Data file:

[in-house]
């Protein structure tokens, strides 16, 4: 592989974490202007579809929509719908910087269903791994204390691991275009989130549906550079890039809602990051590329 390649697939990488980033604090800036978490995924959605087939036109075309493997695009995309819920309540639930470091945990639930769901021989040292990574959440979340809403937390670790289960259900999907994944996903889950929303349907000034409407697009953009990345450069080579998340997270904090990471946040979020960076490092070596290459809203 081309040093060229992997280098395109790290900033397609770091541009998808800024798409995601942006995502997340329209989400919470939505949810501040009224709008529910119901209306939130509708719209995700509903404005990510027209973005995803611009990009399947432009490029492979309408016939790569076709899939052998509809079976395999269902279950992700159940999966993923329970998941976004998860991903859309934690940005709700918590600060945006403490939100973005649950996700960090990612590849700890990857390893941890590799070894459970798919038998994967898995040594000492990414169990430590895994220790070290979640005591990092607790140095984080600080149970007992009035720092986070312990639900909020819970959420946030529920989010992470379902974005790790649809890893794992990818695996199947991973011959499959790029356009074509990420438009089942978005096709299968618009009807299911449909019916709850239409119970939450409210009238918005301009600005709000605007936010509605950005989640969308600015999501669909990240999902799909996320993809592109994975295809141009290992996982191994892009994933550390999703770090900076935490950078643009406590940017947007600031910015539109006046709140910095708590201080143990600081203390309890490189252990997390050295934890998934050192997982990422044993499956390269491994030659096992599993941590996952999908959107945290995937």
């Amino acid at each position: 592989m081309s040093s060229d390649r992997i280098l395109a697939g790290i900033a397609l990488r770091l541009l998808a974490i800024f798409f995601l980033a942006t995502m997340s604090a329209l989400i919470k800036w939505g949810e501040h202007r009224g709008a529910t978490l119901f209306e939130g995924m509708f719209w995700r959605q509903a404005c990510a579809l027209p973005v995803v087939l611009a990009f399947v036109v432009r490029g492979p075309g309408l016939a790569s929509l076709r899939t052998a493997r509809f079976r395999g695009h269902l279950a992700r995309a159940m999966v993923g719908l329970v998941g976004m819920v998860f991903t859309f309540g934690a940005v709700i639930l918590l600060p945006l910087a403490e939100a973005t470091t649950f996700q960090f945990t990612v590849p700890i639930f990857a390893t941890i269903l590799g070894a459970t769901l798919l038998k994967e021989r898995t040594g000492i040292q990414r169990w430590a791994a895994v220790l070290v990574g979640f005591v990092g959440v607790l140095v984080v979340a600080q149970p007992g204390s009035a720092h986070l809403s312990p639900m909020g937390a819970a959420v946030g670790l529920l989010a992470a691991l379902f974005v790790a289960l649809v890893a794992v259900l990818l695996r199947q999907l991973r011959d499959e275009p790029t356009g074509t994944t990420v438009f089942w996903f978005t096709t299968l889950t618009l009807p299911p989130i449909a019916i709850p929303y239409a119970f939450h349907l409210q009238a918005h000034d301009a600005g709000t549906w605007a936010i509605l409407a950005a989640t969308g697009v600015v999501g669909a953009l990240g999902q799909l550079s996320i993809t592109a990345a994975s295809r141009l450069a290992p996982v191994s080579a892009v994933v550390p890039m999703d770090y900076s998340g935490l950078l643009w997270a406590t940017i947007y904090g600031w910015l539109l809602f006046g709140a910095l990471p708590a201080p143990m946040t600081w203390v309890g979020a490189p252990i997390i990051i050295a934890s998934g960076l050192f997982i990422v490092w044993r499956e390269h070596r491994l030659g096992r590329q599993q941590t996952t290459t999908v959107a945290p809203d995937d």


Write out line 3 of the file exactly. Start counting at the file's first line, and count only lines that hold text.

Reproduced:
């Amino acid at each position: 592989m081309s040093s060229d390649r992997i280098l395109a697939g790290i900033a397609l990488r770091l541009l998808a974490i800024f798409f995601l980033a942006t995502m997340s604090a329209l989400i919470k800036w939505g949810e501040h202007r009224g709008a529910t978490l119901f209306e939130g995924m509708f719209w995700r959605q509903a404005c990510a579809l027209p973005v995803v087939l611009a990009f399947v036109v432009r490029g492979p075309g309408l016939a790569s929509l076709r899939t052998a493997r509809f079976r395999g695009h269902l279950a992700r995309a159940m999966v993923g719908l329970v998941g976004m819920v998860f991903t859309f309540g934690a940005v709700i639930l918590l600060p945006l910087a403490e939100a973005t470091t649950f996700q960090f945990t990612v590849p700890i639930f990857a390893t941890i269903l590799g070894a459970t769901l798919l038998k994967e021989r898995t040594g000492i040292q990414r169990w430590a791994a895994v220790l070290v990574g979640f005591v990092g959440v607790l140095v984080v979340a600080q149970p007992g204390s009035a720092h986070l809403s312990p639900m909020g937390a819970a959420v946030g670790l529920l989010a992470a691991l379902f974005v790790a289960l649809v890893a794992v259900l990818l695996r199947q999907l991973r011959d499959e275009p790029t356009g074509t994944t990420v438009f089942w996903f978005t096709t299968l889950t618009l009807p299911p989130i449909a019916i709850p929303y239409a119970f939450h349907l409210q009238a918005h000034d301009a600005g709000t549906w605007a936010i509605l409407a950005a989640t969308g697009v600015v999501g669909a953009l990240g999902q799909l550079s996320i993809t592109a990345a994975s295809r141009l450069a290992p996982v191994s080579a892009v994933v550390p890039m999703d770090y900076s998340g935490l950078l643009w997270a406590t940017i947007y904090g600031w910015l539109l809602f006046g709140a910095l990471p708590a201080p143990m946040t600081w203390v309890g979020a490189p252990i997390i990051i050295a934890s998934g960076l050192f997982i990422v490092w044993r499956e390269h070596r491994l030659g096992r590329q599993q941590t996952t290459t999908v959107a945290p809203d995937d």